• Don't do something you're not absolutely in love with. If you don't believe passionately in your business, you won't have the energy and self-sacrifice it takes to make things a success.
• Don't imitate what 10 others have tried. Do something that says "you." The best businesses are driven by a personal vision, a strong point of view, a quirky twist.
• Don't hold on to the status quo, even when your business is showing positive growth. Stay one step ahead of everybody else. Continue to reinvent. Surprise people by showing them what they don't expect.
But the celebrity trade "is just the icing on the cake," Kron emphasized. It's the everyday customers who appreciate the concept, the quality and taste level. "It's essential to have a smart idea--but one that can't be too easily copied, one that has what the business journals call 'a sufficient barrier of entry,' " he explained. "In addition, I think as an entrepreneur it's important to pick a business that you want to get out of bed in the morning and do, something you'd be really excited about. Because you know what? It's really, really hard to start a business."
It took Kron and his wife more than a year of brainstorming to arrive at a concept--and a store name--that excited them that way. Kron may have known little about retailing, but he knew a lot about design and it was a big part of the world he grew up in. (His mother, Joan Kron, is an influential style and cultural journalist and author who, among other things, popularized the term "high tech," to define a seminal design trend in the 1970s.)
Kron readily admits that he didn't have much experience with children, either. But fatherhood opened his eyes to a whole new class of products and consumerism that he'd never previously considered. "Bringing my whole design background and aesthetic to kids' products seemed like a great blend," he said. "And Miami seemed the perfect place to do it, because you have a lot of ex-pat New Yorkers and people from all around the world and a lot of them were drawn to Miami by the nightlife scene. On the surface it all seemed like a swinging singles place. People said I was nuts to try a 'baby store' in a party environment. They said there are no babies here. But if you looked closer, these revelers were turning 30 and 40 and having kids themselves, and I believed they would be a built-in audience." He wanted to be the ultimate resource for them, to have all the answers--thus the name, which humorously implies a know-it-all. And exuding the confidence of a frontier gambler, he figured he'd learn about retailing along the way.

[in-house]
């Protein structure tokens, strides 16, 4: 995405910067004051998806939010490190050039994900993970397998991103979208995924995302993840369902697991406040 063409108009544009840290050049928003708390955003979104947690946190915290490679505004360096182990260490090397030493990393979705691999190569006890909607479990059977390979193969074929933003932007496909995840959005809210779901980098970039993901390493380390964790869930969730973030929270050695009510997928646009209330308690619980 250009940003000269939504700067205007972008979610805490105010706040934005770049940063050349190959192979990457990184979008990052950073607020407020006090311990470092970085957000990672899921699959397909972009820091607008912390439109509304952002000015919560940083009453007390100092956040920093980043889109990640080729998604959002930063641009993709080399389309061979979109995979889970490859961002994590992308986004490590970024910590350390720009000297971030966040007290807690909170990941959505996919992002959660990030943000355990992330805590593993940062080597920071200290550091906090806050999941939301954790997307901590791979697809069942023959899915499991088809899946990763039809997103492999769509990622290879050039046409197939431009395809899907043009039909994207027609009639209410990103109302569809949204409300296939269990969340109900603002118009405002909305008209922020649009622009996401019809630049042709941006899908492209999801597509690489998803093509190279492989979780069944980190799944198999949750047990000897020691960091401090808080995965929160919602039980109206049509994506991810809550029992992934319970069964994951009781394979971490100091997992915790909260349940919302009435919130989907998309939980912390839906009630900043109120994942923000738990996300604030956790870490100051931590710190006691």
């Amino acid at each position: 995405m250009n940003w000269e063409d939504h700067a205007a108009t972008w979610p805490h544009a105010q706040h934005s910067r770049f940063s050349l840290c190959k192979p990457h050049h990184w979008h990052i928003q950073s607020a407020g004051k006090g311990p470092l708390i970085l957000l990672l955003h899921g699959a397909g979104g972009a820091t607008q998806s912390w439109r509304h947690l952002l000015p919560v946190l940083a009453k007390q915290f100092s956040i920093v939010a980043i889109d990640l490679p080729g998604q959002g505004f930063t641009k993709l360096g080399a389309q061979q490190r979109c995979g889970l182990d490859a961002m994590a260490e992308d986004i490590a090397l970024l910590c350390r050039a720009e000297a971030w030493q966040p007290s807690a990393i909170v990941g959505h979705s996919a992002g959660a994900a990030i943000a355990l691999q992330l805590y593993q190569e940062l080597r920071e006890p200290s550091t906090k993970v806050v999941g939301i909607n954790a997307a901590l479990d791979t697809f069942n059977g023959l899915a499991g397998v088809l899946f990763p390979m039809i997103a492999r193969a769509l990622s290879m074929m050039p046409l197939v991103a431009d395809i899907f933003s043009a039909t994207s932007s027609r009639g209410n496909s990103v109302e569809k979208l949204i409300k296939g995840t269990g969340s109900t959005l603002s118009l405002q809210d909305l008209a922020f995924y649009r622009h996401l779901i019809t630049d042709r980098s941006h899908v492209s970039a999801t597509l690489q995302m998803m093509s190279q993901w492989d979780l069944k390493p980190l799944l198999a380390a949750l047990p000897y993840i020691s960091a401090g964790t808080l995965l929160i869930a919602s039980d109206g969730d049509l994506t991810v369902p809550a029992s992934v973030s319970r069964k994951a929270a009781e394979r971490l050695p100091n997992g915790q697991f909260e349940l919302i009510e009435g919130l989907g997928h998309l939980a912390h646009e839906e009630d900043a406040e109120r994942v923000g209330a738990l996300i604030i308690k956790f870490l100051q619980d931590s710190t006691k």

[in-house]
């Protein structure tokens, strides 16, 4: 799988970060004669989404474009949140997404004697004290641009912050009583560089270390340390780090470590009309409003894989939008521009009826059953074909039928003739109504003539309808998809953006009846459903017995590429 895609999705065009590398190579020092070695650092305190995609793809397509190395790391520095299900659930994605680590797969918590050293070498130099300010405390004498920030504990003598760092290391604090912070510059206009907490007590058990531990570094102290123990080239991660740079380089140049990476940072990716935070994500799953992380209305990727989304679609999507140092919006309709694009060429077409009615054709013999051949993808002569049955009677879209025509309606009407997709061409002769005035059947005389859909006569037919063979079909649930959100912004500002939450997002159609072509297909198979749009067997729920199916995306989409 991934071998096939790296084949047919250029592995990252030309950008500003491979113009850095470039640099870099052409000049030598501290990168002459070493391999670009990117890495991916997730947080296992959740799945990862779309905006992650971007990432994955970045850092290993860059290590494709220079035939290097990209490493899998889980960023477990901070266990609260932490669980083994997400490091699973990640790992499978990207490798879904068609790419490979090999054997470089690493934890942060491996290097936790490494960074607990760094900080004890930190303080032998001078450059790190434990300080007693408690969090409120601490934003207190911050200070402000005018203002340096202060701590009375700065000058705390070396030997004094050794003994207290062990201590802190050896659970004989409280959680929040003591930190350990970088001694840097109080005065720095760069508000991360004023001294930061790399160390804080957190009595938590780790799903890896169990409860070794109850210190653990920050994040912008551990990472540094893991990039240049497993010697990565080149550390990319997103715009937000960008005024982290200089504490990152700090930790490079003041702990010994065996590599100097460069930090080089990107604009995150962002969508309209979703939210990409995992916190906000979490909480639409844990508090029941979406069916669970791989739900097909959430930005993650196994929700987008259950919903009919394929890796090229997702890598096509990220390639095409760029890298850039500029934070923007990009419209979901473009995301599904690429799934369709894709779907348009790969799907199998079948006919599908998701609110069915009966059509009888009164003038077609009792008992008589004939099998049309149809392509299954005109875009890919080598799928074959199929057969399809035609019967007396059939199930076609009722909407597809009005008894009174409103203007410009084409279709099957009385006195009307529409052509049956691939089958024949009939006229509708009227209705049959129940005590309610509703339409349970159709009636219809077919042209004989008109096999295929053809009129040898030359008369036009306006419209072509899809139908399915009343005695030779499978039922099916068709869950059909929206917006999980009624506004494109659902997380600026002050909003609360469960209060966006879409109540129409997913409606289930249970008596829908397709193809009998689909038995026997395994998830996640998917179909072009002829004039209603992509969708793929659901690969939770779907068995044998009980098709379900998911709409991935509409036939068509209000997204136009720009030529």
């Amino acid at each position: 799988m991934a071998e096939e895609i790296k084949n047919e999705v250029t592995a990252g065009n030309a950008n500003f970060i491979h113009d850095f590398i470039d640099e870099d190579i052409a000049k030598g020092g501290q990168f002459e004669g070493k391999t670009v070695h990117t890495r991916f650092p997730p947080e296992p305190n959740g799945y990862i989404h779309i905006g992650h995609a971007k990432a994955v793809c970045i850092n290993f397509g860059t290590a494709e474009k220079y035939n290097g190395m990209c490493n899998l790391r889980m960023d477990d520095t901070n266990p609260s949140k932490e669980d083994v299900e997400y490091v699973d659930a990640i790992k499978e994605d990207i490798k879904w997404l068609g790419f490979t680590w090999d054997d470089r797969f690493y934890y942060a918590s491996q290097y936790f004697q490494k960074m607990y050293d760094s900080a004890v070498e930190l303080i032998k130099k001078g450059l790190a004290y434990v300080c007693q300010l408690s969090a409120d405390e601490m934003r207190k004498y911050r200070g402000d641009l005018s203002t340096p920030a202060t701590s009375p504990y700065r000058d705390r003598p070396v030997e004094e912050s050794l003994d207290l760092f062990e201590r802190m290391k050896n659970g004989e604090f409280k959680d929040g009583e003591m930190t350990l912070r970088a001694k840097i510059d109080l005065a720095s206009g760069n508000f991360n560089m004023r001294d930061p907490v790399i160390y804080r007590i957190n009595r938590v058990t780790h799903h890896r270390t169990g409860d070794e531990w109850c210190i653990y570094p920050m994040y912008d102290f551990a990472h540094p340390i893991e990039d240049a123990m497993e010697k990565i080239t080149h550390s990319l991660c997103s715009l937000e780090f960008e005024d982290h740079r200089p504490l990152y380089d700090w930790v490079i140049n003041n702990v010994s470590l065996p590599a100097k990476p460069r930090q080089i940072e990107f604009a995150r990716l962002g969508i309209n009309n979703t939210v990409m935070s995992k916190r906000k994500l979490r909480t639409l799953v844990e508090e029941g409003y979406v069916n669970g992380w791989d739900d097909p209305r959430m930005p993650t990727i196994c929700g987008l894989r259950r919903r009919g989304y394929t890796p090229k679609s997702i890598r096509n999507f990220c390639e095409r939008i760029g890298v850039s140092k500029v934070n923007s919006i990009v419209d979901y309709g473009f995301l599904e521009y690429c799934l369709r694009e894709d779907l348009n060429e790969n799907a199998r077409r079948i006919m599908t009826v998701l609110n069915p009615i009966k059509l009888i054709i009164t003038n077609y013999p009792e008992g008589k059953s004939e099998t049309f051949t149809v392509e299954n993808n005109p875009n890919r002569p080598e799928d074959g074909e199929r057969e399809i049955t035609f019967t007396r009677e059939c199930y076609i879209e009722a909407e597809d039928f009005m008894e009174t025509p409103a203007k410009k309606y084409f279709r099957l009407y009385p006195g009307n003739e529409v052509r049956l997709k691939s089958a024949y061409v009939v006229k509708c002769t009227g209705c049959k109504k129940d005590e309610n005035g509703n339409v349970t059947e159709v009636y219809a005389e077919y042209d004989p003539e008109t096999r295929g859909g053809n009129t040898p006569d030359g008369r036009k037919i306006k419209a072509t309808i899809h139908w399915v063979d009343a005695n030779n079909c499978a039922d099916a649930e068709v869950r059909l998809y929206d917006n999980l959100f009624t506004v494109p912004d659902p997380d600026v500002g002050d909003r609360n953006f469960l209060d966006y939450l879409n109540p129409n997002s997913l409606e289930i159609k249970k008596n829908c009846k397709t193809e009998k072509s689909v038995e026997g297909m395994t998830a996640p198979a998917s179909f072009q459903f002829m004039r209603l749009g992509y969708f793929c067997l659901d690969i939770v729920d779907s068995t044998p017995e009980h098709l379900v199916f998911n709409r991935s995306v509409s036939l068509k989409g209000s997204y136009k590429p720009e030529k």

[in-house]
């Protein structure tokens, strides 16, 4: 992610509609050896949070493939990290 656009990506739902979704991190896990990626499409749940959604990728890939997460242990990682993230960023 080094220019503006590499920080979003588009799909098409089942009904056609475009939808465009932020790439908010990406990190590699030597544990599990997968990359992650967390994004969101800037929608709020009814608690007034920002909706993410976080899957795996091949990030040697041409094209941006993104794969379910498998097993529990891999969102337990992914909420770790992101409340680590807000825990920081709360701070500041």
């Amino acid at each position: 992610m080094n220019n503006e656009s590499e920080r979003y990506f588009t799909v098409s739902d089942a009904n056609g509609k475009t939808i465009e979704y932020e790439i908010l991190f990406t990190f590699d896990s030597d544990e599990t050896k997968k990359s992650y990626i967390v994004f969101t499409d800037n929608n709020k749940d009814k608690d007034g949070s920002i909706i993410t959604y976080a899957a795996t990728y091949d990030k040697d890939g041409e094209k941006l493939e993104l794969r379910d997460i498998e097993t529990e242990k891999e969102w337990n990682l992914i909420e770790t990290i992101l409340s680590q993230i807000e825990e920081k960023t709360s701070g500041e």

Location was an issue, too. Friends and colleagues warned that a store in South Beach was only viable in the prime pedestrian shopping mall along Lincoln Road. To open up anywhere else, they predicted, was to be doomed. But the point became moot. Kron was turned down for two leases on the street because he had no proven track record as a retailer. Coming from New York, though, he thought of SoHo as his model. If his store were in Soho, he reasoned, would he want to be right on West Broadway or how about Prince or Spring or Wooster? Nothing wrong with being off the main drag. So he took a place on a side street. "You can get people to turn the corner, if you're offering something they want," he said, recalling with great satisfaction that he saved more than 30 percent on the rent.
Of course, there also was the question of capital--or rather, the lack of it. Kron had a small amount of cash but not nearly enough for what's recommended to start a business. As a result, he had no back office support, or front office, for that matter. "I was basically on my own." he said. "And, at the same time we started Genius Jones, we had another child, so my wife, who was a big help in the beginning, had to care for the children full time." He laughs about it now, but it was no fun going through it. The store was opened six days week, 10 hours a day. On Mondays, he flew back and forth to New York to scout and buy new merchandise. Then he'd show up for work the next day, and on it went.
"That was my life for two years," he recalled. "No vacations. No time off." Deep sigh. Does he regret it? "No. It's the price you pay when you want to run your own business," he said. "And if you want to be a true entrepreneur, make sure the last person you listen to is you. The key is following your dream in spite of the naysayers and so-called experts. Be a renegade. Be gutsy. Yeah, be contrarian."